Tuesday, November 13, 2012

The Worst Of The Star Trek: Voyager Trading Cards: Star Trek: Voyager: Closer To Home Flops!

The Good: Good images, Decent autographs, Interesting chase sets, Incredible collectible value for bonus cards
The Bad: Use of redemption cards, Poor copy-editing on common set, Redundant chase cards
The Basics: Enduring value does not forgive this set for being poorly constructed and utilizing redemption cards for some of the most valuable cards in the set.

The thing about having standards that become fairly well known is that when one defies those standards, readers tend to know. What separates reviewers from hacks is their ability to objectively look at things that they do not like and rate them according to whatever standard they have and those of us with high, uniform standards are often caught on our principles when reviewing things we loathe.

To wit; right now, I want nothing more than to pan the Star Trek: Voyager: Closer To Home trading card set. It is a pathetic set that should be avoided by serious collectors and fans of Star Trek: Voyager and the Star Trek franchise. But, objectively, it remains one of the most valuable Star Trek trading card sets and the boxes still command ridiculously high prices in the secondary market. Some of the chase cards are impressive and even (grumble) look real good. So, while my instinct is to rate this with one star and flame away at this set - which was only outdone in terms of lack of quality by the Star Trek: The Next Generation Profiles set (reviewed here!) - I must grudgingly confess that there are merits to this set.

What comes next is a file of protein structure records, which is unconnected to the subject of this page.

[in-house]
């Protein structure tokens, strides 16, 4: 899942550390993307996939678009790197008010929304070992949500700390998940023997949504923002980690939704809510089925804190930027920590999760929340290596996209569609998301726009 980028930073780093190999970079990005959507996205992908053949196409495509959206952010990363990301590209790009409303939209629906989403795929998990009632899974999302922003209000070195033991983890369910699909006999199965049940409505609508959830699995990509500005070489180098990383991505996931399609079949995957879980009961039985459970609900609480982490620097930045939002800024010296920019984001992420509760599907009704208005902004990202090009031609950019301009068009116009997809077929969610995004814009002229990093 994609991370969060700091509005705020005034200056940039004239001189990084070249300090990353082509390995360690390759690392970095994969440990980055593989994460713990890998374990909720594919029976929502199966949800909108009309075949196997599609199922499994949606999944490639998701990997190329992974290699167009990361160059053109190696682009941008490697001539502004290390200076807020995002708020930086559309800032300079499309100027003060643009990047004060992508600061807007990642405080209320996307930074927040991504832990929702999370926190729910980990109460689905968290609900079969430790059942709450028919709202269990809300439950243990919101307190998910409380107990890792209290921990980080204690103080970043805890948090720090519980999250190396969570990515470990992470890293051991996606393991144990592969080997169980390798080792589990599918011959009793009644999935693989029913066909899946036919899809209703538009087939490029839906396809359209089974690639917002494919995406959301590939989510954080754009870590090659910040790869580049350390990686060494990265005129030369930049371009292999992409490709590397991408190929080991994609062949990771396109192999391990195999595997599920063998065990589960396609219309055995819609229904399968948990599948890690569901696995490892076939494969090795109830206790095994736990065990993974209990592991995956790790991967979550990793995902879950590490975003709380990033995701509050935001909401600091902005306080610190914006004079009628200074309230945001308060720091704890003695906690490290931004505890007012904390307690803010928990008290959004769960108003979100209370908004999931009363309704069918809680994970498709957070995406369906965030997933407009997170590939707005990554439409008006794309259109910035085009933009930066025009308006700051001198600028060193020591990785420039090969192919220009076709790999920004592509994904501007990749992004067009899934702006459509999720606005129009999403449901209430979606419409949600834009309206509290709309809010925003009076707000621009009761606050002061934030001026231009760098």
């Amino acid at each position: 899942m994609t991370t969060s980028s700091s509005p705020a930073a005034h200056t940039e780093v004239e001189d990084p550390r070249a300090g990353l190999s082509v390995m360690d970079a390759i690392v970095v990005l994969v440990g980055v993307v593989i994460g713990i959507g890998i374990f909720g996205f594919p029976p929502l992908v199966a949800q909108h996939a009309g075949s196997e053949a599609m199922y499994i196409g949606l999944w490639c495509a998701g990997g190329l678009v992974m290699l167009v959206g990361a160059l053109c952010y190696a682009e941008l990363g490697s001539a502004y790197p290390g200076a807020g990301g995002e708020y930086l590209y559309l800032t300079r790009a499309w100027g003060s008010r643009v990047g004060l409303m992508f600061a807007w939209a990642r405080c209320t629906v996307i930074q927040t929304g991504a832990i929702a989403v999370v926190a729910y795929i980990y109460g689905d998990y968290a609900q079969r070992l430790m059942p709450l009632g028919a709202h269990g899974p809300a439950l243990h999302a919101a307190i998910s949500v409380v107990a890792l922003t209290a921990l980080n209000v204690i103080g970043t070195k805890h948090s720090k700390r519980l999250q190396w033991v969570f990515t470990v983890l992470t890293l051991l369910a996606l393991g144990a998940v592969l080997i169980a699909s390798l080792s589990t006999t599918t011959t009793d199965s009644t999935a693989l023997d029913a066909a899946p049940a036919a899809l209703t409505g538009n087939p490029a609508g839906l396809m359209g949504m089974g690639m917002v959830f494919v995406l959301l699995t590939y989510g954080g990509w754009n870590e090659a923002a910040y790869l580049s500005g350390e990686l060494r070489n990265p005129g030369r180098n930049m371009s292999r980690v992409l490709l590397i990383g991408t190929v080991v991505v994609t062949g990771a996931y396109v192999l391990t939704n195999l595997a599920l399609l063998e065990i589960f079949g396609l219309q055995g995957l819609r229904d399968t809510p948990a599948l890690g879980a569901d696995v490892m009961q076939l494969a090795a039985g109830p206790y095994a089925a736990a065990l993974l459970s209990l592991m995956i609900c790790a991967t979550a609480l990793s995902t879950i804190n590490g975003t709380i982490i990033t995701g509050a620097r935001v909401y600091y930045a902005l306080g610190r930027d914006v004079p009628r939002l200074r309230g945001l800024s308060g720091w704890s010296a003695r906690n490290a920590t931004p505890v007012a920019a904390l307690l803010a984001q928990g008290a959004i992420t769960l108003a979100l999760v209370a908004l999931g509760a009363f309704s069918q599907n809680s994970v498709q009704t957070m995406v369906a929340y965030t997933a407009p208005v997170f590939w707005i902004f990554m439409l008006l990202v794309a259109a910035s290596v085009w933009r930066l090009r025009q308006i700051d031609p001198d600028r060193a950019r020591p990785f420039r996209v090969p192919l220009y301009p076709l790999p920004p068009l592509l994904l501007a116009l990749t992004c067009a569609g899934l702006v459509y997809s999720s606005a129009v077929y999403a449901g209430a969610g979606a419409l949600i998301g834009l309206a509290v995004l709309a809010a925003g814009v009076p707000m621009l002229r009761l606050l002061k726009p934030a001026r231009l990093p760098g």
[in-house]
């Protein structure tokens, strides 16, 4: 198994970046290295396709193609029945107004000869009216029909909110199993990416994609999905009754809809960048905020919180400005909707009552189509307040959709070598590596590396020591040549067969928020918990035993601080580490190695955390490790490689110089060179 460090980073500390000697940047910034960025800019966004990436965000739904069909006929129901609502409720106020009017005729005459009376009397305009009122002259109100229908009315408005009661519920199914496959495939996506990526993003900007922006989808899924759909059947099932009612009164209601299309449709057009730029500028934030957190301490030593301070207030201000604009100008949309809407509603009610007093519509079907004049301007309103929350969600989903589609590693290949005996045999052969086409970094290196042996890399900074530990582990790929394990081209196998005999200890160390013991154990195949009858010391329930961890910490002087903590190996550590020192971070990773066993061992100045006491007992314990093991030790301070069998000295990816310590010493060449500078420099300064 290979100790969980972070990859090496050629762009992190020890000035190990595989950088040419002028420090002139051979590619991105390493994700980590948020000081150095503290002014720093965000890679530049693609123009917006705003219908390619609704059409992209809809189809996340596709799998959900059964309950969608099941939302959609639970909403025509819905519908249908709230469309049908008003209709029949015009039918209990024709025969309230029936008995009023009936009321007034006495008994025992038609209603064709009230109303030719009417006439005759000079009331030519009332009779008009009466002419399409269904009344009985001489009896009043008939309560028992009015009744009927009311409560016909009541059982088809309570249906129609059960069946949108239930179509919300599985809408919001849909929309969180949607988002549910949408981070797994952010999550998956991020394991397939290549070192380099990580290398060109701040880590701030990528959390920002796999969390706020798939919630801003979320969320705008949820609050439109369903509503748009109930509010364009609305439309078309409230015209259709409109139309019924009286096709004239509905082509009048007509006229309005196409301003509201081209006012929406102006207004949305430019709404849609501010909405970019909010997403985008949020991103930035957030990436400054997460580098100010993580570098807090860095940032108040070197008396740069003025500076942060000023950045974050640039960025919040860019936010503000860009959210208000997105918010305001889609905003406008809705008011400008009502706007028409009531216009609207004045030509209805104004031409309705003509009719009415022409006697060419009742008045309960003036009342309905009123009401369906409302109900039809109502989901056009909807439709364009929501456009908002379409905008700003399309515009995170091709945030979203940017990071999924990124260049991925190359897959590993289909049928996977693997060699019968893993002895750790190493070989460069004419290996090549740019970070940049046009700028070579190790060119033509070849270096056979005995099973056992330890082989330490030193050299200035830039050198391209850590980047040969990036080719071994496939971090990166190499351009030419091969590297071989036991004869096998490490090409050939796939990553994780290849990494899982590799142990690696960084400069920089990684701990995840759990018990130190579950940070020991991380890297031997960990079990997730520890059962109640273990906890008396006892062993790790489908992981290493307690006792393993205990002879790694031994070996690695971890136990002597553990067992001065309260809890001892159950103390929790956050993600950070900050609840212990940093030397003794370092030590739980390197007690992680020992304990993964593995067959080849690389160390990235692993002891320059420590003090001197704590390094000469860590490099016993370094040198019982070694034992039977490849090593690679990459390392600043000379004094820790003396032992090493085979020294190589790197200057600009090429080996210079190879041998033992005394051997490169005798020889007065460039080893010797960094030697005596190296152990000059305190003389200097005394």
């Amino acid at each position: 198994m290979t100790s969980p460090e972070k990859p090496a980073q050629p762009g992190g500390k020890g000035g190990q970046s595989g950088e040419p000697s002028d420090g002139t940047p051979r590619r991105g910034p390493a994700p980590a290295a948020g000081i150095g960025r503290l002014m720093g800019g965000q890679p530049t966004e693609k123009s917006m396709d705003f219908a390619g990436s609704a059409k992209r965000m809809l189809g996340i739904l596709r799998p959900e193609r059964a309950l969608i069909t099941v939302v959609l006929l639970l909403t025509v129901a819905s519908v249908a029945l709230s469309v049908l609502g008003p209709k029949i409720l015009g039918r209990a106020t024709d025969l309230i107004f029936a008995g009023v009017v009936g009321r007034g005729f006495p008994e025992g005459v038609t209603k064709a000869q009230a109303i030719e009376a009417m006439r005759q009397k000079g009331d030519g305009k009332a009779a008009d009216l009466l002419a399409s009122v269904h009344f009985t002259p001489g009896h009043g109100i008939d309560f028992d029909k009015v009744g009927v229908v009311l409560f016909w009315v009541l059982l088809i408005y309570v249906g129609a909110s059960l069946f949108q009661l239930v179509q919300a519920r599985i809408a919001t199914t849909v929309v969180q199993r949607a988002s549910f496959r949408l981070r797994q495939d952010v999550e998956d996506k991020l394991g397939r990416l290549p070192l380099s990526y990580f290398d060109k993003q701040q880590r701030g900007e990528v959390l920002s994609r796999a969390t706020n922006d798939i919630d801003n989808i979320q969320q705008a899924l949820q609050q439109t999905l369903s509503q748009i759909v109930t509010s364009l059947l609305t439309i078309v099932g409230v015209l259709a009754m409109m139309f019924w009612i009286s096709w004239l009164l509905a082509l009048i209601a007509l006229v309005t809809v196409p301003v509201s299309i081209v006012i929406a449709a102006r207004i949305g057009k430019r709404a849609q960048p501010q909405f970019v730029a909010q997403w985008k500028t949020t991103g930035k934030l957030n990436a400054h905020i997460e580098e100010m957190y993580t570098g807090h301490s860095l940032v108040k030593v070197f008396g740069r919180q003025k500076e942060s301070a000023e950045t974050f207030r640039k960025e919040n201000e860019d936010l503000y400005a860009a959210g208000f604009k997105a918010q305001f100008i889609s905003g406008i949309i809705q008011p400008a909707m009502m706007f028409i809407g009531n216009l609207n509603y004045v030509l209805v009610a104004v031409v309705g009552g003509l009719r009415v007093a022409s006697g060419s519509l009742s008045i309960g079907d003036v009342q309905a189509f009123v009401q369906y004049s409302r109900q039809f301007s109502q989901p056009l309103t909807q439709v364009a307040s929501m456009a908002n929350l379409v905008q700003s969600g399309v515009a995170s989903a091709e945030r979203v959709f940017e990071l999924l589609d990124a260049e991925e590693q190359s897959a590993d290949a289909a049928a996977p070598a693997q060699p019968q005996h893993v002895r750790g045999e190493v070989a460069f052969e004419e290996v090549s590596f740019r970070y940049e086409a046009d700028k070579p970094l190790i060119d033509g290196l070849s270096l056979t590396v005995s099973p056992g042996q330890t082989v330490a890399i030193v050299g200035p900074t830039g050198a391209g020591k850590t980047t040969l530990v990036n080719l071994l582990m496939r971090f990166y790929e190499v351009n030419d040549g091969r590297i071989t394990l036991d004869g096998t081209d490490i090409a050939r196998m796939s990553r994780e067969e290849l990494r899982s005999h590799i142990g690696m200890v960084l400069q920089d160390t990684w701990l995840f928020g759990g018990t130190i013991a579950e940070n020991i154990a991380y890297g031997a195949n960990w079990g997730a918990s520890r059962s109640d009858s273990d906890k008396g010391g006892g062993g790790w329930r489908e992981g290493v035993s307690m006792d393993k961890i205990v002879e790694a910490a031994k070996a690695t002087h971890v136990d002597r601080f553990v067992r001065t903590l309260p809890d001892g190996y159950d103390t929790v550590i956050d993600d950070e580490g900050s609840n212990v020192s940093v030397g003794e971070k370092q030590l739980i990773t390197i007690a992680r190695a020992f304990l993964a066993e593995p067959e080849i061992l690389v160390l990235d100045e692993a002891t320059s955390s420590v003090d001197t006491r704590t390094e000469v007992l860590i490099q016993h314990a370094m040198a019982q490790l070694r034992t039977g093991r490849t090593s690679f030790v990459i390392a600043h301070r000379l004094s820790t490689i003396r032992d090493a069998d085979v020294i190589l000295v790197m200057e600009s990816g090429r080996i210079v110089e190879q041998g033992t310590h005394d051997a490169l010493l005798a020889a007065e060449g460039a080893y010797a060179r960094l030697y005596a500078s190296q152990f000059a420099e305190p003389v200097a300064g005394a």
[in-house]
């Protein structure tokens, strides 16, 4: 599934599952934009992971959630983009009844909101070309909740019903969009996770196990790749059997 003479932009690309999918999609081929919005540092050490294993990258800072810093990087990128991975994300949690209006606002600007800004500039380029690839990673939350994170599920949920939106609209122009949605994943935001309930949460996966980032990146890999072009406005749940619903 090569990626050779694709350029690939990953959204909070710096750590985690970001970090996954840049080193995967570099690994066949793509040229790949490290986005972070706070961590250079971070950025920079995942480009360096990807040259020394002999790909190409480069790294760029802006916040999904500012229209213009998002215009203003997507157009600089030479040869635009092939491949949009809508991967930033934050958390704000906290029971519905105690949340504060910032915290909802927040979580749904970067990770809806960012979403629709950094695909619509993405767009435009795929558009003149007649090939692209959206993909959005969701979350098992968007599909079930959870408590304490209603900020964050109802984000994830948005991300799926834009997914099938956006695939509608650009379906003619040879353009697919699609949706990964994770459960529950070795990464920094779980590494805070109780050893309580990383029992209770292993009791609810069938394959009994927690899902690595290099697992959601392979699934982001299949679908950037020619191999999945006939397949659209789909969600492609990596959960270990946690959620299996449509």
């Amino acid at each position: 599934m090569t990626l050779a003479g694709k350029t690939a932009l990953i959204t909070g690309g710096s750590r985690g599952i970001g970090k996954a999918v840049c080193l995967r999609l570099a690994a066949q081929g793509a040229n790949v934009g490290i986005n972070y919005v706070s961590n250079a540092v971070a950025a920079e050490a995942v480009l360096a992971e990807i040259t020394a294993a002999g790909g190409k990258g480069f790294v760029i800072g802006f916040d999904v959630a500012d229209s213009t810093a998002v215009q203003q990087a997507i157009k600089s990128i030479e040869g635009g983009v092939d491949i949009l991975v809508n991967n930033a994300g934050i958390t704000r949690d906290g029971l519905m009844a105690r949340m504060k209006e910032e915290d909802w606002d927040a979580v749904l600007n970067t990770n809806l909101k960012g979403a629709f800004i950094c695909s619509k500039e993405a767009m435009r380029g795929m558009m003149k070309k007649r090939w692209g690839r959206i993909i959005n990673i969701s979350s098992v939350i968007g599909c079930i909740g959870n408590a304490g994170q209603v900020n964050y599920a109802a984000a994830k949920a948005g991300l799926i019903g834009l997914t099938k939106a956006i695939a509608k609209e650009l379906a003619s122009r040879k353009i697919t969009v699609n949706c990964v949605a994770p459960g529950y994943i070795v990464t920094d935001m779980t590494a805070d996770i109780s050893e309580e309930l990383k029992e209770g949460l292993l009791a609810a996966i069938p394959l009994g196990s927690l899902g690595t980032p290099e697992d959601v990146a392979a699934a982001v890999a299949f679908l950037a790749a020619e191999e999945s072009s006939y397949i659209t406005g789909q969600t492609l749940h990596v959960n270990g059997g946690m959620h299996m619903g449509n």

Basics/Set Composition

Properly assembled, the Star Trek: Voyager: Closer To Home set of trading cards includes 160 cards, all but six are found in the boxes of Star Trek: Voyager: Closer To Home trading cards. SkyBox was notorious for releasing sets of trading cards incomplete, with redemption cards, and the Star Trek: Voyager: Closer To Home set is one of those. Sadly, this is also one of the worst assembled common sets ever produced by Fleer/SkyBox and it makes one almost wonder why the bothered . . . oh, yes, they had to exploit the arrival of Seven Of Nine. Bypassing a sensible Star Trek: Voyager Season Three set that had long been promised to fans, Star Trek: Voyager: Closer To Home leapt ahead to provide cards that capitalized on the appearance of the buxom Seven of Nine on Star Trek: Voyager to try to sell the trading cards.

The Star Trek: Voyager: Closer To Home set is comprised of a 100 card common set and sixty chase cards, which include autographs, a promotional card, two redemption cards and three different case topper incentive cards based on the size of the case purchased. The set includes a pretty wide array of images from the third through fifth seasons of the popular science fiction show. Wherever possible, the images include Seven Of Nine, an annoying conceit, but at least the set is pretty obvious about what it is doing. Fortunately, the first thirty-three cards - because they precede Seven's arrival - are absent the busty Borg.

The Star Trek: Voyager: Closer To Home trading cards were originally released in packs of nine cards with thirty-six packs per box. They remain one of the hardest to find unopened boxes because of the popularity of the subject. As well, there was a binder released by SkyBox to hold the complete set.

Common Cards